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International journal of interdisciplinary dentistry

versión impresa ISSN 2452-5596versión On-line ISSN 2452-5588

Int. j interdiscip. dent. vol.14 no.2 Santiago ago. 2021 


Development of a University Research Management Policy Applied to the Faculty of Dentistry.

Ramón Fuentes1  2  * 

Constanza Farfán1 

1. Dental School, Research Centre for Dental Sciences (CICO), Universidad de La Frontera, Temuco, Chile.

2. Department of Integral Adults Dentistry, Dental School, Universidad de La Frontera, Temuco, Chile


Universities are immersed in a globalized world with new knowledge and technologies. This requires to focus their objectives to meet society’s demands. Advanced human capital has to be capable of strategic planning which is key to university development and must be aimed at educational excellence, quality of scientific research, and high-level technology. These elements make possible the creation of efficient units capable of performing in increasingly demanding markets. The objective is to describe a policy strategy for university research management applied to the Faculty of Dentistry at the University of La Frontera. The development of this policy included a strategy based on the generation of a research environment through the creation of a Master’s degree and the establishment of four pillars: recruitment and training in research of human resources, creation of research centers, creation, and implementation of research laboratories and collaboration with national bodies and foreign universities. This policy has succeeded in improving scientific production and publication quality, positioning the Faculty of Dentistry within the Universidad de La Frontera. We consider that the strategy presented can be applied in different faculties of Chilean Universities. For its application, technological and social advances and demands of the current times must be considered.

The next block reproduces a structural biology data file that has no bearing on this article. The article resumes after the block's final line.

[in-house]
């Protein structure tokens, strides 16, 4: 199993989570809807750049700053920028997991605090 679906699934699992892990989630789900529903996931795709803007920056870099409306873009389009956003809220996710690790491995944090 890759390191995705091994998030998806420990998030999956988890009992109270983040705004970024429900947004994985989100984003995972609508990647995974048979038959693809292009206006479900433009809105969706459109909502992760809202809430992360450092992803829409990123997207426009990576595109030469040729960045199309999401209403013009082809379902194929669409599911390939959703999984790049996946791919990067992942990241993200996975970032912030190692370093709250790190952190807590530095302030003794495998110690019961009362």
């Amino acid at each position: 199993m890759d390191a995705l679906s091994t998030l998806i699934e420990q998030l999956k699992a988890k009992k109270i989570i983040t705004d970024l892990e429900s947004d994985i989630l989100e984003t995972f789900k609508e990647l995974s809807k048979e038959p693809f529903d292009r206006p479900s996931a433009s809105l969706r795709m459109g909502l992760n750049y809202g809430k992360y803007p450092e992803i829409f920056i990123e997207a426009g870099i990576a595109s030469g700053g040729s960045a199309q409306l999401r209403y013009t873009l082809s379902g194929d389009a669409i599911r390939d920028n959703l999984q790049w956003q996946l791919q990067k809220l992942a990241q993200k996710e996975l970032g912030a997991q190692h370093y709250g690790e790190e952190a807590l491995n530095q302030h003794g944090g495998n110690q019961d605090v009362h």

KEY WORDS: University research management; Dental research; Scientific production


The contemporary university is amid multiple demands arising from various historical and social factors associated with the changes experienced in the last century1. Globalization, new knowledge, and technologies demand that universities focus their objectives on long-term goals to meet society’s demands. For decades, attempts have been made to define universities’ social responsibility; one definition by Howard Bowen2 states it as “the obligations of university managers to drive institutional policies, make decisions or follow lines of action that are desirable in terms of society’s objectives and values”. In this context, they have defined a set of essential roles for universities in the era of globalization. These roles are advanced human capital training, cutting-edge knowledge expansion, and the contribution to equality and territorial development. These are basic tasks that allow universities to respond to society’s demands, strengthening the country’s market competitiveness, its development, and increase job opportunities3.

In Latin America, universities are the main path to strengthen national scientific production. They have access to results achieved through innovation and development of scientific knowledge, as well as the infrastructure and qualified personnel needed to design and implement strategic guidelines on a national scale4. In 1997, UNESCO identified the relevance of developing research, communication, and new technologies in Latin American and Caribbean universities for the development of their societies, and proposed an academic program to manage new information and communication technologies to modernize university education in all its areas5. It is stated that the university educational excellence, as well as the high-level scientific and technological research, are key elements in facilitating the creation and implementation of productive units capable of performing in increasingly demanding markets6.

Universities have a relevant influence on society, supporting central and local governments in their interests of social and economic development. To achieve their different objectives, they require advanced human capital, capable of developing strategic plans. In 2000, Serna 7 defined strategic planning as “the process in which decision-makers in an organization obtain, process, and analyze pertinent internal and external information to evaluate the institution’s current situation and its level of competitiveness to anticipate and decide on the organization’s future direction”. Universities require trained personnel in charge of producing these plans. Currently, this function is fulfilled temporarily and rotationally by academics allocated for this work; however, it is more efficient if this function is performed by specialized, permanent professionals for long-term results.